Theresa May with her South African counterpart, Cyril Ramaphosa. EPA/Mike Hutchings
British ministers in 1948 discussed development investment needs for African colonial territories. The focus was not on the needs of those countries, but on how colonial development might best support the British economy. There was also a political calculation to be considered. Following the rebalancing of global power after 1945, ministers felt that only by strengthening Europe’s African empires could an emergent Western European bloc compete with the US and Soviet blocs. Now, 70 years on, “Africa” remains a shibboleth for British politicians, only this time as the solution to the problem of how Britain can maintain global power and influence following its departure from that Western European bloc under Brexit.
Theresa May’s much-hyped and much-reported visit to “Africa” (a trip encompassing South Africa, Kenya and Nigeria) has been sold as the means for deepening economic ties between Britain and the region. May announced aspirations for Britain to become the G7’s largest investor in Africa by 2022. There is to be an additional £4 billion in direct British government investment, to be matched by private sector investment (a relatively modest ambition).
The prime minister pledged to defend the level of British aid (against conservative and media critics who wish to see it cut), while positing a reorientation of that aid spending to support the post-Brexit British economy.
May is the latest in a long line of prime ministers who have evoked the potential of “Africa” for their own political purposes. From Tony Blair and Gordon Brown, who saw international aid as a mechanism for highlighting British global moral leadership, to David Cameron’s 2011 visit (of which May’s is an echo), when he called for aid to be used to create future consumers for British goods and services.
What makes May’s visit and proclamations different is the smell of desperation. There are many good reasons for deepening trade links across the region, and for establishing better relationships between Britain and African governments. But presenting this as the solution to Britain’s likely post-Brexit economic woes seems misguided at best, deluded at worst.
May has been criticised for her promise to refocus aid in ways that are seen to reflect British domestic and diplomatic interests. She wants to downgrade short-term poverty alleviation in favour of job creation. She wants to increase security and support for fragile African states but her motive for doing so seems largely to be reducing migration to Europe and Britain. Now she is using aid as a tool for supporting the creation of trade deals with non-EU blocs.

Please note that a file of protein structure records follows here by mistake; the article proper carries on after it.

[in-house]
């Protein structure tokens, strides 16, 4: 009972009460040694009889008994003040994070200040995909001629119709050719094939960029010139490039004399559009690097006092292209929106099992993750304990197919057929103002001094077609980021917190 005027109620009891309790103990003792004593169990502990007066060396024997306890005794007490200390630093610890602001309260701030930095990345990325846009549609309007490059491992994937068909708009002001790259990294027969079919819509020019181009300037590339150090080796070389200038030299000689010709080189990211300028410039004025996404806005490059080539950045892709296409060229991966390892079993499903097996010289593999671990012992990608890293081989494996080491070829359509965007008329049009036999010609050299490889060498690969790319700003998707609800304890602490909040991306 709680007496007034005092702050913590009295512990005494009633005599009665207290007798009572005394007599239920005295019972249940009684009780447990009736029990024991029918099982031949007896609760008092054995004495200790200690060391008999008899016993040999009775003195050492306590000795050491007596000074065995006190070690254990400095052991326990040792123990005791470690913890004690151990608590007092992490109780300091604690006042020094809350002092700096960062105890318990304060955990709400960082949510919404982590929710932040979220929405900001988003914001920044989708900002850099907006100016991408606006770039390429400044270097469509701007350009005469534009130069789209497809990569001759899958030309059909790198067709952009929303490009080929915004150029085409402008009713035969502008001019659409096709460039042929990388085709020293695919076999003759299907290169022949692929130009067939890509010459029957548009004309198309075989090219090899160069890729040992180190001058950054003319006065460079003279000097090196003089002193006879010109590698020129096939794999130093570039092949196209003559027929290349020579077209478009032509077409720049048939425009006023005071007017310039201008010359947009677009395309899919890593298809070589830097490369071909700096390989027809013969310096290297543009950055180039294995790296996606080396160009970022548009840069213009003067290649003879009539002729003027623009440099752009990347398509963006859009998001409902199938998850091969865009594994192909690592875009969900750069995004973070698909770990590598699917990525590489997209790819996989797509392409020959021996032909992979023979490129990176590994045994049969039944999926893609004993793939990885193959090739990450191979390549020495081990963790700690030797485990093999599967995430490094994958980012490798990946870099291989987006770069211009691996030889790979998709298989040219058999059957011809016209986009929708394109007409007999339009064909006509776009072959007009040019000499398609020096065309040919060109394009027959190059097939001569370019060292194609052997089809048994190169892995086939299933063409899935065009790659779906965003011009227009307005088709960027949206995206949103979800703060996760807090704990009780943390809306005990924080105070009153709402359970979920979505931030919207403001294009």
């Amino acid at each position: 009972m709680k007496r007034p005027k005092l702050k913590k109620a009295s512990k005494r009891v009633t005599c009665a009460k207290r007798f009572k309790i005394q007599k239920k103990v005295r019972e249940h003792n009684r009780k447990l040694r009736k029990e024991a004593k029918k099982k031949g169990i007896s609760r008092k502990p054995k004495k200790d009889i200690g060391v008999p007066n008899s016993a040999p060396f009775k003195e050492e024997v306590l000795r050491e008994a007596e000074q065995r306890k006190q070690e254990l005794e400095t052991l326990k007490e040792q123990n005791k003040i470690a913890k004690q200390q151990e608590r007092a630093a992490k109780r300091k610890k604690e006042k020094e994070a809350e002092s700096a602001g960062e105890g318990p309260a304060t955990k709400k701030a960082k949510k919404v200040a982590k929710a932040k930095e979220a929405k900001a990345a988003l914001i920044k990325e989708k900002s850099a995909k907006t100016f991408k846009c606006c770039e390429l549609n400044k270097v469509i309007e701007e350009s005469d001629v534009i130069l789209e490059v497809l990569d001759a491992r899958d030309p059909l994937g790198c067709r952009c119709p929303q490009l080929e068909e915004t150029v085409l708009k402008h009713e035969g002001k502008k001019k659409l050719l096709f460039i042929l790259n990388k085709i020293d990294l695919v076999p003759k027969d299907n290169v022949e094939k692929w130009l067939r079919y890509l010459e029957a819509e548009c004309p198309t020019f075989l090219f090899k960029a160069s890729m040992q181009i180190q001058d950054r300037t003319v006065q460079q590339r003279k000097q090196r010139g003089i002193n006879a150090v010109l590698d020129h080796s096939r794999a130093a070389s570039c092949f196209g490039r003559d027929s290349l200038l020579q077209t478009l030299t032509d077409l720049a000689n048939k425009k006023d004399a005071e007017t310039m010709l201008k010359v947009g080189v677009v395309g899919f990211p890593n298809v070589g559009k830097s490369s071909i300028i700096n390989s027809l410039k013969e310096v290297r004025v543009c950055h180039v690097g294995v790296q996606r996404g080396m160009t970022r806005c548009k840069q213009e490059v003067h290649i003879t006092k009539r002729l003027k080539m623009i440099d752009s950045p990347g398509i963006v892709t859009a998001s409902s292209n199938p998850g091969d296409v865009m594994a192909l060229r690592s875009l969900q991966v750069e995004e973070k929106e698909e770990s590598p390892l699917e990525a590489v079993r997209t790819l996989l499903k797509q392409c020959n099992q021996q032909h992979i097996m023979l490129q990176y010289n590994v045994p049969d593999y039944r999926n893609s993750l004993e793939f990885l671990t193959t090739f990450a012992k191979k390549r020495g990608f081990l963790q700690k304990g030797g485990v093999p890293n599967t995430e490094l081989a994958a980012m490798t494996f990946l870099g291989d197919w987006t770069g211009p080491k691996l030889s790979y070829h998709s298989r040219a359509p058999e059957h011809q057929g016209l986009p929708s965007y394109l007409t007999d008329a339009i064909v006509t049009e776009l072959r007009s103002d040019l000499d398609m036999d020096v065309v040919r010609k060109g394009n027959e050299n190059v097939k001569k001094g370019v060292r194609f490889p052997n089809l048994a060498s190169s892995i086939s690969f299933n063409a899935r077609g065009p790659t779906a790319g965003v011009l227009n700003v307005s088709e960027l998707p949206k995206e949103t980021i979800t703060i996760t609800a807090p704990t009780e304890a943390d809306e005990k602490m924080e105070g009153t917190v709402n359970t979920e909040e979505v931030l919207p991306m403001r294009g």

Yet British aid has always been about British interests: political, economic and diplomatic. Indeed, the first act that established British aid, the 1929 Colonial Development Act, was passed as the world tipped into global economic crisis and depression. It was explicit in its aim to boost the British economy and jobs.
Aid for trade?
Subsequent iterations of British aid from the 1940s to the 1990s, under both Labour and Conservative governments, tied aid so that spending on equipment and experts was made in the UK. Aid has always been seen as a foreign policy tool as much as a moral obligation to help poorer world regions develop. Nor was Britain alone in this: tied aid requirements remain common despite their poor record in reducing poverty. Blair’s government made tied aid illegal in 2002, but it remained a core element in the UK’s diplomatic arsenal – a means to ensure global influence (helpful, for example, in defending Britain’s permanent membership of the UN Security Council).
In 2009, Hillary Clinton, then the incoming secretary of state under US president Barack Obama, reflected the use of aid as both a means for tackling poverty and insecurity in poor regions of the world as well as for protecting domestic interests when she announced development aid was to be a central pillar of US foreign policy. France is relatively overt in its linking of aid to promoting its own African interests.
Nor is May’s promised refocus really substantively new. Under the coalition government, aid was to be refocused on job creation, with a promise that this would be good for British business. Priti Patel, during her disastrous period at the helm of the Department for International Development, repeatedly asserted that the purpose of UK aid was to serve the UK’s national interest. She regularly linked aid spending to future trade relationships and deals.
May’s “new approach” is essentially the same policy wrapped in shiny new Brexit packaging. But as a mechanism for achieving a bright, post-Brexit future, it seems as convincing as her efforts at dancing.
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